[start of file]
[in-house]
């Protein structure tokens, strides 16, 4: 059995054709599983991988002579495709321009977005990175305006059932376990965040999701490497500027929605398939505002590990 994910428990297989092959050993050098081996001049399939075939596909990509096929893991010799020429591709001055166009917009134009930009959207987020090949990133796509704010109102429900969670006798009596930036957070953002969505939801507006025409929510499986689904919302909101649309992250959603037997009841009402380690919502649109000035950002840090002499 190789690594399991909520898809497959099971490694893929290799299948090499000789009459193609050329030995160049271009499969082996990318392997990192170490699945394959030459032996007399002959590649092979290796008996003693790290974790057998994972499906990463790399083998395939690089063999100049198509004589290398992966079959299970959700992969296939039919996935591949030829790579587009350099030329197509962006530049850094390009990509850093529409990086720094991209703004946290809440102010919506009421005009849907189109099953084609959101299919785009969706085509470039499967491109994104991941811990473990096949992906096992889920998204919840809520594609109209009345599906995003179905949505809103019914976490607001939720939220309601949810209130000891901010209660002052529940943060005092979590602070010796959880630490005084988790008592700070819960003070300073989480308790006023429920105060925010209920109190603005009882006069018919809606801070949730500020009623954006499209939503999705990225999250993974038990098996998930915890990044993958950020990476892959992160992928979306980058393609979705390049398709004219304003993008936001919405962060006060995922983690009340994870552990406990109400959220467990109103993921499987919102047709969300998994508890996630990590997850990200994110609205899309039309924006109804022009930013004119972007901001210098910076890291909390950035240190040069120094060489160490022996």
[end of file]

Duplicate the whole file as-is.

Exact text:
[in-house]
């Protein structure tokens, strides 16, 4: 059995054709599983991988002579495709321009977005990175305006059932376990965040999701490497500027929605398939505002590990 994910428990297989092959050993050098081996001049399939075939596909990509096929893991010799020429591709001055166009917009134009930009959207987020090949990133796509704010109102429900969670006798009596930036957070953002969505939801507006025409929510499986689904919302909101649309992250959603037997009841009402380690919502649109000035950002840090002499 190789690594399991909520898809497959099971490694893929290799299948090499000789009459193609050329030995160049271009499969082996990318392997990192170490699945394959030459032996007399002959590649092979290796008996003693790290974790057998994972499906990463790399083998395939690089063999100049198509004589290398992966079959299970959700992969296939039919996935591949030829790579587009350099030329197509962006530049850094390009990509850093529409990086720094991209703004946290809440102010919506009421005009849907189109099953084609959101299919785009969706085509470039499967491109994104991941811990473990096949992906096992889920998204919840809520594609109209009345599906995003179905949505809103019914976490607001939720939220309601949810209130000891901010209660002052529940943060005092979590602070010796959880630490005084988790008592700070819960003070300073989480308790006023429920105060925010209920109190603005009882006069018919809606801070949730500020009623954006499209939503999705990225999250993974038990098996998930915890990044993958950020990476892959992160992928979306980058393609979705390049398709004219304003993008936001919405962060006060995922983690009340994870552990406990109400959220467990109103993921499987919102047709969300998994508890996630990590997850990200994110609205899309039309924006109804022009930013004119972007901001210098910076890291909390950035240190040069120094060489160490022996």